PETA, Friends of Animals clash over future of Primarily Primates

From ANIMAL PEOPLE, November 2006:
AUSTIN, SAN ANTONIO– Longtime Primarily Primates board and
staff member Stephen Tello, elected president of the sanctuary on
October 25, testified and was cross-examined for more than three
hours at an October 30, 2006 hearing in Austin that may determine
Primarily Primates’ future. The hearing, the first opportunity
Primarily Primates has had to respond to PETA allegations of
mismanagement in a legal forum, was to resume on November 7.
Witnesses supporting the PETA position testified on October
27, cross-examined by a Primarily Primates defense team funded by
Friends of Animals. The Primarily Primates board on August 28
accepted the resignation of former president Wally Swett, who headed
the sanctuary for 28 years, and voted to accept an FoA offer of

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Rocky Mountain Wildlife will continue operating

From ANIMAL PEOPLE, November 2006:
The Rocky Mountain Wildlife Conservation Center, in
Keenesburg, Colorado, on October 16, 2006 announced that it had
received enough funding to stay open. “We’re still not out of the
woods,” founder Pat Craig told Denver Post staff writer Christine
Tatum. The 26-year-old sanctuary houses about 150 animals,
including 75 tigers and 30 bears, on 140 acres. Craig warned on
August 15, 2006 that it was out of money and might close, then
closed to public visits on September 2.

What became of the International Network for Religion & Animals?

From ANIMAL PEOPLE, November 2006:
WASHINGTON D.C.–What ever became of the International
Network for Religion & Animals? Realtor Joanna Harkin of Washington
D.C. recently wondered.
The late Virginia Bourquardez, “Ginny Bee” to fellow
activists, founded INRA circa 1981, winning charitable status in
1986. The INRA board included scholars and clerics from a variety of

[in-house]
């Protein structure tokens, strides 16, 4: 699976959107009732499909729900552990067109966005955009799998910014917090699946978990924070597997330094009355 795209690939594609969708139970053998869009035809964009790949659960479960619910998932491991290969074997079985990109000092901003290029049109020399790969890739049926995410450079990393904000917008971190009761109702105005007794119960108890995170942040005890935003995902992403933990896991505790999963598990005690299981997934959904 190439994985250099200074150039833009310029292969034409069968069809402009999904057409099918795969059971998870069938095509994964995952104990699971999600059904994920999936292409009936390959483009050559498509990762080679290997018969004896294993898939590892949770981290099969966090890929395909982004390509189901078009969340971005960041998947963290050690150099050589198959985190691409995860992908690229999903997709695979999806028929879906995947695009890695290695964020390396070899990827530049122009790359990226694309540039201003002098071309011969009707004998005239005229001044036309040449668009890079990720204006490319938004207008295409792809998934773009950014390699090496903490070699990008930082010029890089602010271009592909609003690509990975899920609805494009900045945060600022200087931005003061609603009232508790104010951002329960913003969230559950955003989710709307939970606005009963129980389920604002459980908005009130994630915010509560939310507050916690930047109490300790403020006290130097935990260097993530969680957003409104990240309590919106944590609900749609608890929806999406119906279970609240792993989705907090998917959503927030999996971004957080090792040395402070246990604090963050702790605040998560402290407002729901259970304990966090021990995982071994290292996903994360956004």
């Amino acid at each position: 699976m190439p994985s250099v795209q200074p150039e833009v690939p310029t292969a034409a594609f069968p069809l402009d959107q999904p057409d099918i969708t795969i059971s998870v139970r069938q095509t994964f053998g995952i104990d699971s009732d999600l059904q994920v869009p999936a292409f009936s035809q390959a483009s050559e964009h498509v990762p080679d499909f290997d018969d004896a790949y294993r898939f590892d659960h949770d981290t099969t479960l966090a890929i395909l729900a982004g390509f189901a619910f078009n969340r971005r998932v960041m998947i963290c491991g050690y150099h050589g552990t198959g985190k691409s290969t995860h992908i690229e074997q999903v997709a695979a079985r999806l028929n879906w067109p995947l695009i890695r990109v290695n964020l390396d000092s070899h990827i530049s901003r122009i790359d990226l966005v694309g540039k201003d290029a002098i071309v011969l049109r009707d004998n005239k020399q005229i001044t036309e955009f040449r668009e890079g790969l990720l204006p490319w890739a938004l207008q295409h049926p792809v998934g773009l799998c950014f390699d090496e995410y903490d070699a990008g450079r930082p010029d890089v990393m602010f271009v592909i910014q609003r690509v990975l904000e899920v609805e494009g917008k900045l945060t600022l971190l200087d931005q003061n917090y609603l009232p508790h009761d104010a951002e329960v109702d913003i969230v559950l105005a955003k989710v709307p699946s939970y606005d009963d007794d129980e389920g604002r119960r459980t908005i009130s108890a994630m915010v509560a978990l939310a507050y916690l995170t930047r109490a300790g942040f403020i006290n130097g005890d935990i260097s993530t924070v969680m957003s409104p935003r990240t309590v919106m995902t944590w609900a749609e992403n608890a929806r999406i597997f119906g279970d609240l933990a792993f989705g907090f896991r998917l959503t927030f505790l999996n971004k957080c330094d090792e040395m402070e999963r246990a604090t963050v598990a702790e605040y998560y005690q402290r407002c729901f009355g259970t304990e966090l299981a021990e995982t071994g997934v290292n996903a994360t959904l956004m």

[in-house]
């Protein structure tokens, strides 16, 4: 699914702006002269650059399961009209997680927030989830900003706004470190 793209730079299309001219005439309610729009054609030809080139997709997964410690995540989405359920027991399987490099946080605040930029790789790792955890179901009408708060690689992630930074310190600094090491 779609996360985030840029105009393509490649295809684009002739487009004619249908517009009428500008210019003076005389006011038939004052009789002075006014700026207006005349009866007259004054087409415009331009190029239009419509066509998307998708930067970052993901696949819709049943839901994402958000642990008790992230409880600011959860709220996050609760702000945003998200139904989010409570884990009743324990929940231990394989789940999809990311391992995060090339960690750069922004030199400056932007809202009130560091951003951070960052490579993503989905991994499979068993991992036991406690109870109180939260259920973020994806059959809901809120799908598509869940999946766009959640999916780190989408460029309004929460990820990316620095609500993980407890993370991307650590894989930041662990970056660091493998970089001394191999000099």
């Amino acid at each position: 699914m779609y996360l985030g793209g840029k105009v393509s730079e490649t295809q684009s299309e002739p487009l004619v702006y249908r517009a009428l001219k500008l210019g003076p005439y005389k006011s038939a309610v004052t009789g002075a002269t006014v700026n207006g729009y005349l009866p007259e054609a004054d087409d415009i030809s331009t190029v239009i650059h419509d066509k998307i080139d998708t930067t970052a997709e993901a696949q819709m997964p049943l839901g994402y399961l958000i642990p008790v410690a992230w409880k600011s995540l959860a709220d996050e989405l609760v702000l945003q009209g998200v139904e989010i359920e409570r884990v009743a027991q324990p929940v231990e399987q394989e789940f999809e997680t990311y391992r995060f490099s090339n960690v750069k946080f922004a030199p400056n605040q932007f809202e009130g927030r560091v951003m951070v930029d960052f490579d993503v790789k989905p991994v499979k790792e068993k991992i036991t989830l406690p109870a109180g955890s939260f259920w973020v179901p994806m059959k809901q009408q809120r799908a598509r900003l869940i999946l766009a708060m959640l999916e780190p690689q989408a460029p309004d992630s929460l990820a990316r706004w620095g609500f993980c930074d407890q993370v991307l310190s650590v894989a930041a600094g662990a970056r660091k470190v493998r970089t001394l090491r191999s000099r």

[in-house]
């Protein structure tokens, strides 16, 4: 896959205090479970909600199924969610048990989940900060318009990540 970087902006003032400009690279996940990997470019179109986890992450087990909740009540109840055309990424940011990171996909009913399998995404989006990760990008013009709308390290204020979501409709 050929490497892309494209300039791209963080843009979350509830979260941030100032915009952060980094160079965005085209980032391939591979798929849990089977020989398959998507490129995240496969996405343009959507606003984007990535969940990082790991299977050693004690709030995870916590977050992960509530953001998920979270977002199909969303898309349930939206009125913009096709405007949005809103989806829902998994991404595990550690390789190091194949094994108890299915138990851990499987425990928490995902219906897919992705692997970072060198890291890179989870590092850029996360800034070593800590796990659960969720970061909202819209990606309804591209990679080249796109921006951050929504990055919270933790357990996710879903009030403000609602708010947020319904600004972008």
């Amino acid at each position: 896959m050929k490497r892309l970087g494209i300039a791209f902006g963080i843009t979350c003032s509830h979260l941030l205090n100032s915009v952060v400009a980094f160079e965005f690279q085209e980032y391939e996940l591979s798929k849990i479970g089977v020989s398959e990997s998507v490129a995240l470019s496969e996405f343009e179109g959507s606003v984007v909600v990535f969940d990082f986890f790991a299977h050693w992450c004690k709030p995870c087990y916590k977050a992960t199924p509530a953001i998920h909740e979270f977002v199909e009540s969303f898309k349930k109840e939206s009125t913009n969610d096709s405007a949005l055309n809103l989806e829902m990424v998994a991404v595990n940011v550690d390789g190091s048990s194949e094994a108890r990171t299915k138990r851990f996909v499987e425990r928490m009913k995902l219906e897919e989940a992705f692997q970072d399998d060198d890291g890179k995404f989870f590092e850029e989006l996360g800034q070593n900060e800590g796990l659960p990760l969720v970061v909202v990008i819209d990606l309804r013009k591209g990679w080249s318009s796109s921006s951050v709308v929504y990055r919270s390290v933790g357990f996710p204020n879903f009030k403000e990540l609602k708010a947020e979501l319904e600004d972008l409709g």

religions, but the organization disappeared after Bourquardez died
in May 2000, at age 88.
“I was a friend of Ginny’s,” Harkin told ANIMAL PEOPLE.
“She used to say, ‘I’ll be a lot more good to the animals when I’m
dead,'” referring to her estate, which she often said was left to

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Sea Shepherds don’t get fast ship after all

From ANIMAL PEOPLE, November 2006:
Two months after Sea Shepherd Conservation Society founder
Paul Watson announced the $2 million purchase of the former Canadian
patrol boat Lady Chebucto, believed to be as fast as the Japanese
whaling factory ship Nisshin Maru, the deal fell through, reported
Andrew Darby of the Melbourne Age on October 11, 2006. “It was
registered in Antigua,” Watson explained, “and Antigua would not
allow us to sail it as a yacht.”
Registering Sea Shepherd vessels as yachts reduces regulatory
requirements–but registering in Antigua was problematic, Watson
indicated, because Antigua receives foreign aid from Japan, and has
supported Japanese efforts at International Whaling Commission
meetings to reopen commercial whaling.
“I am confident that we will have a second ship for the
[winter] campaign [against Japanese whaling in Antarctic waters],”
Watson said.

Dogs killed on their holiday

From ANIMAL PEOPLE, November 2006:
KATMANDU, Nepal–Street sweepers on October 20 shocked
Narayan Municipality, a suburb of Dailekh, Nepal, by poisoning 23
dogs “on the first day of Tihar and even into Kukur Tihar–the second
day of the second greatest Nepalese festival,” reported Hariharsigh
Rathour of the Katmandu Post, explaining that “On the second day of